I usher dogs through life, from the faltering first steps of puppyhood, through the arc of life to the often pain-riddled last steps of stoic old age. I have a relationship with the dog and with her owner.

To dogs, I provide medical care. To owners, I offer experience and advice.

There are times when I have to cut myself loose from the emotional link I’ve made with my patient and speak dispassionately with her owner. “Are we doing such and such because it’s good for the dog or are we doing it because we can’t bear the emotional torment of the only alternative: to painlessly kill.”

But when it’s my own dog that’s gravely ill, there’s no triad. Whom do I talk to about her?

Walking your dog is life-affirming, and it’s probably what I miss most now that she’s no longer alive. It’s as if you’re plaited together, one extended consciousness, awareness overlapping. I see a squirrel before she does, and then she spies one before I do.

On one of those walks, rather than charging ahead in front, Macy unexpectedly walked beside me. Dogs develop ritual behaviours and, because Macy had deviated from hers, there in the park I examined her and felt a mass the size of a chicken egg, fixed firm in her guts.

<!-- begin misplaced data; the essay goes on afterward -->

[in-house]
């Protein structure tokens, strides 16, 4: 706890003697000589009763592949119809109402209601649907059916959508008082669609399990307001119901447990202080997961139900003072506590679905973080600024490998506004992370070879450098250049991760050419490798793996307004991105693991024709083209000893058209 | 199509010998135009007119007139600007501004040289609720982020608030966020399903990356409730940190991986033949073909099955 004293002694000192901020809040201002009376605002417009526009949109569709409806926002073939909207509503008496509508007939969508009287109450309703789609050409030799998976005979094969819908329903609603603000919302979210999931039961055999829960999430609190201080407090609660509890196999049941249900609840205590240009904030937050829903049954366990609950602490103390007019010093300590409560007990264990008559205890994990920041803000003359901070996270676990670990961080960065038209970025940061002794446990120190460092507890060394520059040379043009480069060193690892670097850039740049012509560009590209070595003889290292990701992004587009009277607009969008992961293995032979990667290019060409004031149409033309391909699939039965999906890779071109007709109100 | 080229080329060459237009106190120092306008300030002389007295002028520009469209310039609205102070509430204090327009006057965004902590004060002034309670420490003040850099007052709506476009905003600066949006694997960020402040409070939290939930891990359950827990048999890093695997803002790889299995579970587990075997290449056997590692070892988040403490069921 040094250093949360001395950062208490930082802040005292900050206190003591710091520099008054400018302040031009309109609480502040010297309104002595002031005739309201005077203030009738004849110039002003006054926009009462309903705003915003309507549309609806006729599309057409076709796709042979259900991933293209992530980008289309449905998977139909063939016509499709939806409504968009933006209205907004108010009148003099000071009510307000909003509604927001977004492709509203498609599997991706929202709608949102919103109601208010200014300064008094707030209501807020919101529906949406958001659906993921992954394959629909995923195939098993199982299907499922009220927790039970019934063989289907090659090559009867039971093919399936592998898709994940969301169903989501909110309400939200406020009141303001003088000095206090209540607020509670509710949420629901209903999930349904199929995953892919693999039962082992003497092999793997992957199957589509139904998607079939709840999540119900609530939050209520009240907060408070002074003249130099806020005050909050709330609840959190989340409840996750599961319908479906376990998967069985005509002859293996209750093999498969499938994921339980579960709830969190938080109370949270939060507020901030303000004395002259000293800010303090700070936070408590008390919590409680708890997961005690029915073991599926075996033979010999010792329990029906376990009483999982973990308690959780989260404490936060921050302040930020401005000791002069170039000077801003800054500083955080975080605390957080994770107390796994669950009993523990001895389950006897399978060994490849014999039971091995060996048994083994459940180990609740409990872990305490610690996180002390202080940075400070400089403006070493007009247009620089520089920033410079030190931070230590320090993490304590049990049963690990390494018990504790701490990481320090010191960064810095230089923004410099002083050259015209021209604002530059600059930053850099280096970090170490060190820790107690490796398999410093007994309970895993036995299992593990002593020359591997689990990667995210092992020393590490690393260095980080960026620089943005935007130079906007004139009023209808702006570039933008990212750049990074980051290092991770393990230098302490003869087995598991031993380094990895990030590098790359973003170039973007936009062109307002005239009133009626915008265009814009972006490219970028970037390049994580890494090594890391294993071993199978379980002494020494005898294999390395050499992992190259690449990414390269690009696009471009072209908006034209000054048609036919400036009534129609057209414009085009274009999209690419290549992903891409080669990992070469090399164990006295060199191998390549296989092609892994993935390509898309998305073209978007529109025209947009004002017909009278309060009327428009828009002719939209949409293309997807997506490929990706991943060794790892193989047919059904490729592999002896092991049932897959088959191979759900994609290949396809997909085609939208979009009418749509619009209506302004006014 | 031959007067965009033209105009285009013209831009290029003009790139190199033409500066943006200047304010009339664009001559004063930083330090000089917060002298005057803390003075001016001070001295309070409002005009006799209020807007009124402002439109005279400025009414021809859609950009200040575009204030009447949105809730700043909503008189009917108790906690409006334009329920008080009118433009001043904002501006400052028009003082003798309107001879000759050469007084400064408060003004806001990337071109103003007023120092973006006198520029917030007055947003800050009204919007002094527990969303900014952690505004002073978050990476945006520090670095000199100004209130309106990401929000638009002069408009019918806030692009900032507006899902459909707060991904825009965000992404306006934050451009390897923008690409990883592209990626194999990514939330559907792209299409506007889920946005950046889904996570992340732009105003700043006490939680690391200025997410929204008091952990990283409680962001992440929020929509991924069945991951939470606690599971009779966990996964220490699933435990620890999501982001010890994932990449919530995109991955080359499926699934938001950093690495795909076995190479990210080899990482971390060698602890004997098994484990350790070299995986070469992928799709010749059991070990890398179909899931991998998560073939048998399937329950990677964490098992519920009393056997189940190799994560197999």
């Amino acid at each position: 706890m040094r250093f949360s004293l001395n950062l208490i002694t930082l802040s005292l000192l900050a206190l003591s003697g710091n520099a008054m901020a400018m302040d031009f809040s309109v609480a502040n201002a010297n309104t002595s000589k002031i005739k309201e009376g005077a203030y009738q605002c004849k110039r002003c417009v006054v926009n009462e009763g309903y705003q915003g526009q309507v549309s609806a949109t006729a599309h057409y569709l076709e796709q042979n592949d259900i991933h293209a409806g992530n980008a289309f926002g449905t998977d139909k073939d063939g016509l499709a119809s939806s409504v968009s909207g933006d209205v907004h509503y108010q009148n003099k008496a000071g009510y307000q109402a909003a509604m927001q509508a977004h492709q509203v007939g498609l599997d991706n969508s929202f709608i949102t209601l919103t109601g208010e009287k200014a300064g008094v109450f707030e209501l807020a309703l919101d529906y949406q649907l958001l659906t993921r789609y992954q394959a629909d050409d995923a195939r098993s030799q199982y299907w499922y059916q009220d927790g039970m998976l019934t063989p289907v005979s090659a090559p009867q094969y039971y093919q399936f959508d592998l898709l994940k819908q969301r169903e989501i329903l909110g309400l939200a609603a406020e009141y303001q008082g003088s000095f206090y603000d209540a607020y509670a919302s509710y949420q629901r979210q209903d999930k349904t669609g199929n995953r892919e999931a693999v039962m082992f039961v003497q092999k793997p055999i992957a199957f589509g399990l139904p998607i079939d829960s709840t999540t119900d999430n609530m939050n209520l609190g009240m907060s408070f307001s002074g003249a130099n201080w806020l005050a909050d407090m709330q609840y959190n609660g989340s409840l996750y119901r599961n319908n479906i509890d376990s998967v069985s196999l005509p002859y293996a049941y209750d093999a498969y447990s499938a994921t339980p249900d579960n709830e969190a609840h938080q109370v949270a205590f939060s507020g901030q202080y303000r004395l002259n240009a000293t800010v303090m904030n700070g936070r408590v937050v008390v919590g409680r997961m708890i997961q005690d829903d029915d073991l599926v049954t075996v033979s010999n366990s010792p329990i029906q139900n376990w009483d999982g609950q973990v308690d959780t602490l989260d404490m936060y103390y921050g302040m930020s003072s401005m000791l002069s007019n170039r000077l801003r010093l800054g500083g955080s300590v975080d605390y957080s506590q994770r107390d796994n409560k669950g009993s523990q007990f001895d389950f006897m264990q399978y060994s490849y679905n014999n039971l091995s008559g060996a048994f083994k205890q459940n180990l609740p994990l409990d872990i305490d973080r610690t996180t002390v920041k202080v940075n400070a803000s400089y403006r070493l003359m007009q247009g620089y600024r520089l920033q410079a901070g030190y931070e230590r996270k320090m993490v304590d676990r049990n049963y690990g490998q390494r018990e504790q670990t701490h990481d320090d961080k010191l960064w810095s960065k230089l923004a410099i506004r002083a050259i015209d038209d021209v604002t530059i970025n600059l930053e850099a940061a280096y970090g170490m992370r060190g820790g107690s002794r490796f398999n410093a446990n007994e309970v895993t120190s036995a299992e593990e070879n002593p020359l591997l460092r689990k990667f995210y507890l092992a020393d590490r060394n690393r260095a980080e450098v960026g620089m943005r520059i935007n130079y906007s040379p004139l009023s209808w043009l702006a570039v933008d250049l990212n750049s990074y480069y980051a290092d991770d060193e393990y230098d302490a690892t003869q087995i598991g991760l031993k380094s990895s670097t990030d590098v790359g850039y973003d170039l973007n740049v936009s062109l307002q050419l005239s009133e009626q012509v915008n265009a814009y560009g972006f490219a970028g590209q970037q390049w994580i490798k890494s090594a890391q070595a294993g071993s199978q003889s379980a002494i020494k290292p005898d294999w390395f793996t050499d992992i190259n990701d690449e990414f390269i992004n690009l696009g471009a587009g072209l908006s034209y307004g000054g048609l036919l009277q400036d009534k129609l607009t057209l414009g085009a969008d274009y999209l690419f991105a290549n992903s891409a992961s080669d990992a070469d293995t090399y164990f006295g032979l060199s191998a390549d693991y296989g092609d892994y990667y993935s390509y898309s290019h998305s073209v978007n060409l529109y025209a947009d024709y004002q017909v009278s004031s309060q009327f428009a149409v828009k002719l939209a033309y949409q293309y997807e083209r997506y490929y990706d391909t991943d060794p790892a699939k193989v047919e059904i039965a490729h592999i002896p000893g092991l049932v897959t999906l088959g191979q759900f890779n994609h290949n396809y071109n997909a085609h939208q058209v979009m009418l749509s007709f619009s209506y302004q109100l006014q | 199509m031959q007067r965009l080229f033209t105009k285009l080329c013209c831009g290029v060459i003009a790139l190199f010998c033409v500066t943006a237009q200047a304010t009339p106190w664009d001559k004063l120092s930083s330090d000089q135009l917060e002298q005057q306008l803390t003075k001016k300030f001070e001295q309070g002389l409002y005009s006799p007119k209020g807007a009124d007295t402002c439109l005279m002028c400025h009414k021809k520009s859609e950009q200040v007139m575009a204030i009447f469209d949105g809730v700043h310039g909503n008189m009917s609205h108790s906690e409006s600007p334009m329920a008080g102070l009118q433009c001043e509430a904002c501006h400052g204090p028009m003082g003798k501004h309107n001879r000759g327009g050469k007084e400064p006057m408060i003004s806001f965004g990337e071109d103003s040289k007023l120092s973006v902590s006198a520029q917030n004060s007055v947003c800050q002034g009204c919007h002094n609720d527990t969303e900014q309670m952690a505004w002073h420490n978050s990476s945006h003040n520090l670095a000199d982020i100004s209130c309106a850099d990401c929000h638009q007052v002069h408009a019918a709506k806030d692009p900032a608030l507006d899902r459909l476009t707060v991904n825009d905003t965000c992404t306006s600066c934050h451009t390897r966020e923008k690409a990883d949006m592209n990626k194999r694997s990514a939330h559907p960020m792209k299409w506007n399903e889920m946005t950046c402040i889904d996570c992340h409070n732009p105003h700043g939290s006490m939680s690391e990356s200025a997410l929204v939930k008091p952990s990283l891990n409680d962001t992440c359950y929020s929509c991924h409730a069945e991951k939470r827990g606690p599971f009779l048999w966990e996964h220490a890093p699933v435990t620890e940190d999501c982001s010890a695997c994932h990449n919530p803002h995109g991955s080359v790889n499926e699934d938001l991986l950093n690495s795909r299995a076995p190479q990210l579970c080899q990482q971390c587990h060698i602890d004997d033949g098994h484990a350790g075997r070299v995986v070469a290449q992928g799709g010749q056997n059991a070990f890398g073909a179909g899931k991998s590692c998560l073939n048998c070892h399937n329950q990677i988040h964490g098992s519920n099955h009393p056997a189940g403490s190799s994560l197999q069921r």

I pretended to myself, and later to my wife Julia, that it was an ovarian cyst, but I knew that was unlikely. I took her to the clinic, withdrew a blood sample and found nothing unexpected, but I knew I’d have to operate to see what the mass was.

That night, in obvious distress, Macy came to Julia’s side of our bed and, with anxiety in her eyes, she panted relentlessly. I gave her a painkiller and she relaxed, but it wasn’t until the following morning, when I operated on her, that I knew for certain that she had haemorrhaged in her abdomen.

Once the blood was cleared away, I found the site of her bleeding and removed it. There were other sites too, filled with cheesy material, like pus but not pus, and I removed most of them too. But not all of them. There were simply too many.